Outside, protesters spill into the roadway and march from one terminal entrance to another. Karnagit Signh, a Sikh, holds a sign that reads, "I was beaten once because someone thought I was a Muslim." Like many people there Saturday, he's angry about Trump's first week in office. "I'm fucking enraged, man," he says. "Right now they're coming for our Muslim brothers, but we're all under attack. But seeing everyone who is out tonight is restoring some sense of my faith in people."
Although the demonstration is centered on Muslims facing acute persecution at the airport, activists consistently say the threats the Trump administration poses to any marginalized group is a threat to all. Standing in a pick-up median in the chilly January air, Ryley Pogensky holds a sign that reads, "Black. Queer. Trans. Jew. I deserve equal rights, and immigrants and refugees do too."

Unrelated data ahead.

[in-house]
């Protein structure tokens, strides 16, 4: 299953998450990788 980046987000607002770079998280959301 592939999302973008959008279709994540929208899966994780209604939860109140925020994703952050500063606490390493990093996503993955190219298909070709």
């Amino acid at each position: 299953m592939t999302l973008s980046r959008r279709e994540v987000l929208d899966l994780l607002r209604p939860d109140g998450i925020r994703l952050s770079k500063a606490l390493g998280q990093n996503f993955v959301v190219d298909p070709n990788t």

"Trump has created so much fear in the LGBT community," Pogensky says. "Whenever you can get out to a protest, you have to."
In a further signal that Trump's attacks on Muslims and immigrants are creating mass solidarity, the New York Taxi Workers Alliance calls for a "one hour work stoppage" from 6 to 7 Saturday night.
As for what comes next legally, the judge in the ACLU case will hold a hearing in the coming weeks to determine the order's broader legality. Eventually, the case could wind up at the Supreme Court.
On the A train platform Saturday, after the judge's stay has been announced, James Yeh tells a friend he's planning on "setting aside a few hours a week, at least, for this kind of thing."
"Back with Occupy Wall Street, they said we didn't have a purpose," Yeh tells Rolling Stone. "Now, suddenly, we have too many purposes."